-- stefan

--
For rails performance tuning, see: http://railsexpress.de/blog
Subscription: http://railsexpress.de/blog/xml/rss20/feed.xml
81194a50c0f9bd95d7832a77fdf371bd?d=identicon&s=25 CSN (Guest)
on 2006-02-07 18:50
(Received via mailing list)
--- Stefan Kaes <skaes@gmx.net> wrote:

> CSN wrote:
> > Is there an easy way to deal with nil properties
> in
> > templates? All I'm aware of are these methods, and
> > it's quite tedious and surely violates DRY.
> >
> > <%= @member.name unless @member.name.nil? %>
> > <%= @member.name.to_is %>
> > <%= "#{@member.name}" %>

> I'm a bit puzzled by your question: <%= @member.name
> %> will produce the
> Erb code _erbout.concat((@member.name).to_s) which,
> since nil.to_s ==
> "", will result in "" being appended to _erbout.

That doesn't seem to be the case for me. 'name' is
null in the members table, and this causes a nil
error:

<%= @member.name %>

csn


> Did you mean @member == nil?
> Or defined?(@member)==false?
> Or @member.has_attribute?("name") == false?
>


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81194a50c0f9bd95d7832a77fdf371bd?d=identicon&s=25 CSN (Guest)
on 2006-02-07 18:53
(Received via mailing list)
> From: charlie bowman <cbowmanschool@...>
> Subject: Re: Easy way of dealing with nil properties
in templates?
> Date: 2006-02-07 15:53:59 GMT (1 hour and 55 minutes
ago)
>
> This is the one thing I miss about perls
Template-Toolkit.  If you
> access an undefined value then nothings prints and
you don't get an
> error.  I wish there was a way in a configuration
file to make erb act
> this way.

Yeah, some Rails var like
'convert_nil_properties_to_strings' would be nice. But
then I'd also want nil METHODS and nil objects to
cause errors.

csn


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81194a50c0f9bd95d7832a77fdf371bd?d=identicon&s=25 CSN (Guest)
on 2006-02-07 19:00
(Received via mailing list)
> CSN wrote:
> > Is there an easy way to deal with nil properties
> in
> > templates? All I'm aware of are these methods, and
> > it's quite tedious and surely violates DRY.
> >
> > <%= @member.name unless @member.name.nil? %>
> > <%= @member.name.to_is %>
> > <%= "#{@member.name}" %>

Hmm, maybe a helper function would be better.
Something like (np = nil print):

<%=np @member.name %>

I'm not sure what the 'np' function would look like.
Anybody?

csn


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Af93ba6b6b59f22a8f37e8de5702ef98?d=identicon&s=25 Bob Silva (Guest)
on 2006-02-07 19:44
(Received via mailing list)
Another way to handle this is to check for nil in your controller and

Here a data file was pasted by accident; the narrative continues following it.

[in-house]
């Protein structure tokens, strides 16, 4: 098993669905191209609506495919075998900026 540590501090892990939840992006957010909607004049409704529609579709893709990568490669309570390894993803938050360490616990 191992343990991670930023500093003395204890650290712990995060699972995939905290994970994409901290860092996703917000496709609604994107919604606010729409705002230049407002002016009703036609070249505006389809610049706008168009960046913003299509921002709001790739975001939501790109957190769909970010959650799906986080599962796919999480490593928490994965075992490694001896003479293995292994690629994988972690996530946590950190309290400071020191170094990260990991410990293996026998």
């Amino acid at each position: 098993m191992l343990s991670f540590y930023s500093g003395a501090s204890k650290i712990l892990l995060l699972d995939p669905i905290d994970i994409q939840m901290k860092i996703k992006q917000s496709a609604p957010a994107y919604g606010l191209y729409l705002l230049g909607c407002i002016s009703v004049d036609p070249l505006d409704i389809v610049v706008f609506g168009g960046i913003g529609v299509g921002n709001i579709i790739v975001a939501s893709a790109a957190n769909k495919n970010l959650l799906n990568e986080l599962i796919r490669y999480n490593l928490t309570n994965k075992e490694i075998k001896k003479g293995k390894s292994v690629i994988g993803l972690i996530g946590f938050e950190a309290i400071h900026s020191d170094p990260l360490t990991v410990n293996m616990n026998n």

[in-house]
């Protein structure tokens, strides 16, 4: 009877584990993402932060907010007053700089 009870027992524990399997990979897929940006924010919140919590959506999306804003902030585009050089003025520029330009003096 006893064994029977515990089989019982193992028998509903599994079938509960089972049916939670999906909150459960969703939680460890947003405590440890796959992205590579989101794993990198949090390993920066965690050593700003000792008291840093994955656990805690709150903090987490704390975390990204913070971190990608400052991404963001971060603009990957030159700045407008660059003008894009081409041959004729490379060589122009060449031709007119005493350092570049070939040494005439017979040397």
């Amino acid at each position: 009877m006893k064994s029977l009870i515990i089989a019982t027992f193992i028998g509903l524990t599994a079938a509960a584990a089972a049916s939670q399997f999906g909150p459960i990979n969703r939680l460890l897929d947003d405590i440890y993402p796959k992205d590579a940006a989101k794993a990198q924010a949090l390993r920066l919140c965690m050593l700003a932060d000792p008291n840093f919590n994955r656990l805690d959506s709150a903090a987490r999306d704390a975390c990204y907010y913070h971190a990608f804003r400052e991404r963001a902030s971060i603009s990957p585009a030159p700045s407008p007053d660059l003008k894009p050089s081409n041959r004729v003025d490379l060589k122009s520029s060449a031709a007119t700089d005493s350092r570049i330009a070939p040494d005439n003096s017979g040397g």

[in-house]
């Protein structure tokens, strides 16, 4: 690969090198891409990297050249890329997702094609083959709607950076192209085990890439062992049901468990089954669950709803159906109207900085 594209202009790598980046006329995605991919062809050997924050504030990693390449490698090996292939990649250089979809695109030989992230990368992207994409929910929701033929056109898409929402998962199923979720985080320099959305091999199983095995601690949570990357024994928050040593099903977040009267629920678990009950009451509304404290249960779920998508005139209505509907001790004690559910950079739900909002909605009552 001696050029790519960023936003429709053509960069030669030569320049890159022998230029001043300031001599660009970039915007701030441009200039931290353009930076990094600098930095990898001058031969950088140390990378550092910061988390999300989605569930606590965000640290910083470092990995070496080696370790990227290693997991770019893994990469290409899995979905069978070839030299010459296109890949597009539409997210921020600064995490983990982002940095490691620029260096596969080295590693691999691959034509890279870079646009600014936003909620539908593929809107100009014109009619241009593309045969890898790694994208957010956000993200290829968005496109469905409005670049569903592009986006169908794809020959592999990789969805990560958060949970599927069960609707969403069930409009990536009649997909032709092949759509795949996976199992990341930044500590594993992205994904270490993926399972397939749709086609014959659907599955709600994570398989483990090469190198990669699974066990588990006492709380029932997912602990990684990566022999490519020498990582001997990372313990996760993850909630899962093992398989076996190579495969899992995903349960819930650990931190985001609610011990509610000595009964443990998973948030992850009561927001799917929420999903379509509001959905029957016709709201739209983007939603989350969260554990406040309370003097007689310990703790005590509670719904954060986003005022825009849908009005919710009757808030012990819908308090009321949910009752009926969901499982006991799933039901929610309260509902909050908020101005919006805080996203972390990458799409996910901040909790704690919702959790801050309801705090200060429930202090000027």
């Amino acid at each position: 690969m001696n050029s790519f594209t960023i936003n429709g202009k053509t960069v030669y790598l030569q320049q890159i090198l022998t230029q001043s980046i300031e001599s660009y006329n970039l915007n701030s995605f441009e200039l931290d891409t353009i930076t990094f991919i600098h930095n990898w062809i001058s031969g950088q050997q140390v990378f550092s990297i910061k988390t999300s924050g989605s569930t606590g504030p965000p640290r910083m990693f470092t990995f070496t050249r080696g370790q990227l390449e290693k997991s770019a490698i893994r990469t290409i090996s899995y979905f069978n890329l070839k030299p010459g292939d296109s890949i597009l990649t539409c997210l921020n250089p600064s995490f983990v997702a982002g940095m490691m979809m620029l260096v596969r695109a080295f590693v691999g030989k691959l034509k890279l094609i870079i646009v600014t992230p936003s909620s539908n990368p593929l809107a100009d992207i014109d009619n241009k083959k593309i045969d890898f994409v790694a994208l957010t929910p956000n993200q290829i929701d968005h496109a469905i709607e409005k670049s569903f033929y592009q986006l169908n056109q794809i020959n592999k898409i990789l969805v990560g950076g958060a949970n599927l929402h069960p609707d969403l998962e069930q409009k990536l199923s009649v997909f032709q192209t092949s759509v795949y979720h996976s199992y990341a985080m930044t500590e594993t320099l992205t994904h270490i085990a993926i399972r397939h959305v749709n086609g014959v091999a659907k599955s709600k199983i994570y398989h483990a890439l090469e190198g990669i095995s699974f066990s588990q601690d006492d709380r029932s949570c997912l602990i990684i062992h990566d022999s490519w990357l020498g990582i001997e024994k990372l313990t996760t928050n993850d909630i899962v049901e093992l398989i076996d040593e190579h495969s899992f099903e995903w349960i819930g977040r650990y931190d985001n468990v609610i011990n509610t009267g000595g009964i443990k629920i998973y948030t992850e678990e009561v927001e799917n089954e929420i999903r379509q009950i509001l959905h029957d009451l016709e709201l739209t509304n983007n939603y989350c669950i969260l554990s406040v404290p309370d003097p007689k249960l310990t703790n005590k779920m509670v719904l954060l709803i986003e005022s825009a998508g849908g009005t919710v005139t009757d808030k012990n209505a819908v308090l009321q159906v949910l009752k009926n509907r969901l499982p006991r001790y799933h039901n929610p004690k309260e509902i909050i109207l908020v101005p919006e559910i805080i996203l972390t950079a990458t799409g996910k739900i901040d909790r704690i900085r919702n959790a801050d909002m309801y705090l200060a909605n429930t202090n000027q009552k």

create
a proxy object to handle it. You don't have to save it so it shouldn't
change your model.

Bob Silva
http://www.railtie.net/
132a94ca65959bda6c74fae54bff2425?d=identicon&s=25 Ezra Zygmuntowicz (Guest)
on 2006-02-07 20:32
(Received via mailing list)
On Feb 7, 2006, at 9:59 AM, CSN wrote:

> Hmm, maybe a helper function would be better.
> Something like (np = nil print):
>
> <%=np @member.name %>
>
> I'm not sure what the 'np' function would look like.
> Anybody?
>
> csn

CSN-

	Here is a helper method that you can put in application_helper. It
will print the default value only if the block results in nil
otherwise it will print the statement inside the block.


def default(string=nil)
   begin
     yield
   rescue
     string
   end
end

	Then you call it like this:

<%= default("Title Unavailable") { @post.comment.title } %>

	If @post.comment.title throws a nil error, it will return Title
Unavailable. But if @post.comment.title is not nil it will print its
contens.

fe:

irb(main):018:0> def default(string=nil)
irb(main):019:1>   begin
irb(main):020:2*     yield
irb(main):021:2>   rescue
irb(main):022:2>     string
irb(main):023:2>   end
irb(main):024:1> end
=> nil
irb(main):025:0> bar = [1,2,3,4]
=> [1, 2, 3, 4]
irb(main):026:0> default("No Bars!") { bar.size }
=> 4
irb(main):027:0> default("No Bars!") { bar.im_with_stupid }
=> "No Bars!"

Cheers-

-Ezra Zygmuntowicz
Yakima Herald-Republic
WebMaster
http://yakimaherald.com
509-577-7732
ezra@yakima-herald.com
81194a50c0f9bd95d7832a77fdf371bd?d=identicon&s=25 CSN (Guest)
on 2006-02-08 01:01
(Received via mailing list)
Cool :). Small change:

def default(string='')
   begin
     yield
   rescue
     string
   end
end

That way, this should work too:

<%= default { @post.comment.title } %>


csn



--- Ezra Zygmuntowicz <ezra@yakima-herald.com> wrote:

> >>> <%= @member.name unless @member.name.nil? %>
> > Anybody?
> block.
> 	Then you call it like this:
> fe:
> => [1, 2, 3, 4]
> WebMaster
>
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32d1b70dcff9066a90976c0fb18acabe?d=identicon&s=25 Neil Dugan (Guest)
on 2006-02-08 01:32
(Received via mailing list)
CSN wrote:
>
>>
>>And if I see it enough I will move it into a helper.
>>
>>But I agree, it is tedious.
>>
>>-Kelly
>>

If something can come back nil. and it causes trouble I tend to use
<% $name = (@member.name) ? @member.name:"" %>

then use the '$name' instead.  But I have found that most times RoR
handles the 'nil' conditions just fine.
8546e5131cc66da30ccd062234a75b12?d=identicon&s=25 Frederick Ros (sleeper)
on 2006-02-08 06:44
(Received via mailing list)
Neil Dugan wrote :
| If something can come back nil. and it causes trouble I tend to use
| <% $name = (@member.name) ? @member.name:"" %>
|
| then use the '$name' instead.  But I have found that most times RoR
| handles the 'nil' conditions just fine.

It can be simplified into:

  <% $name = @member.name || "" %>


--
Frederick Ros aka Sleeper -- sleeper@jabber.fr

Use variable names that mean something.
            - The Elements of Programming Style (Kernighan & Plaugher)